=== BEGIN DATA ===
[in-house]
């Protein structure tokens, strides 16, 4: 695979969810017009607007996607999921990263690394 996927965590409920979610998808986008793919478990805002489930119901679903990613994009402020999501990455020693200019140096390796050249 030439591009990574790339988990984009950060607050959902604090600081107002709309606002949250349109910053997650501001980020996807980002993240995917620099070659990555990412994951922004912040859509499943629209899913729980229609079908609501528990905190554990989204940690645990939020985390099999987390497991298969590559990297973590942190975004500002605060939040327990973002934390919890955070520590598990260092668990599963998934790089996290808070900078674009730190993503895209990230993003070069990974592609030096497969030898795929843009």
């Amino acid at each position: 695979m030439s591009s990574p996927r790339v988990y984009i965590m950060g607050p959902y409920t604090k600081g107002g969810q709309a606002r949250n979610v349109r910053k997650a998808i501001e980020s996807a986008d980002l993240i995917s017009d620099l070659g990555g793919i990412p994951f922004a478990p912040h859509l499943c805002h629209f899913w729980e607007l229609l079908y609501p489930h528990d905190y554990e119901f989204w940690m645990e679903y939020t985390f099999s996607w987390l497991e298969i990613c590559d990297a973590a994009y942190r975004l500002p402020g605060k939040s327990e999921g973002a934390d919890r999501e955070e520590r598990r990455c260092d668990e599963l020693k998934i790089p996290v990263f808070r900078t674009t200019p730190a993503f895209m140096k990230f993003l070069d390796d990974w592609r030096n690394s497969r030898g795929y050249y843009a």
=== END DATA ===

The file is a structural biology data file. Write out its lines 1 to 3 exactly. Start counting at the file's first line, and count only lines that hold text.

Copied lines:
[in-house]
């Protein structure tokens, strides 16, 4: 695979969810017009607007996607999921990263690394 996927965590409920979610998808986008793919478990805002489930119901679903990613994009402020999501990455020693200019140096390796050249 030439591009990574790339988990984009950060607050959902604090600081107002709309606002949250349109910053997650501001980020996807980002993240995917620099070659990555990412994951922004912040859509499943629209899913729980229609079908609501528990905190554990989204940690645990939020985390099999987390497991298969590559990297973590942190975004500002605060939040327990973002934390919890955070520590598990260092668990599963998934790089996290808070900078674009730190993503895209990230993003070069990974592609030096497969030898795929843009």
């Amino acid at each position: 695979m030439s591009s990574p996927r790339v988990y984009i965590m950060g607050p959902y409920t604090k600081g107002g969810q709309a606002r949250n979610v349109r910053k997650a998808i501001e980020s996807a986008d980002l993240i995917s017009d620099l070659g990555g793919i990412p994951f922004a478990p912040h859509l499943c805002h629209f899913w729980e607007l229609l079908y609501p489930h528990d905190y554990e119901f989204w940690m645990e679903y939020t985390f099999s996607w987390l497991e298969i990613c590559d990297a973590a994009y942190r975004l500002p402020g605060k939040s327990e999921g973002a934390d919890r999501e955070e520590r598990r990455c260092d668990e599963l020693k998934i790089p996290v990263f808070r900078t674009t200019p730190a993503f895209m140096k990230f993003l070069d390796d990974w592609r030096n690394s497969r030898g795929y050249y843009a």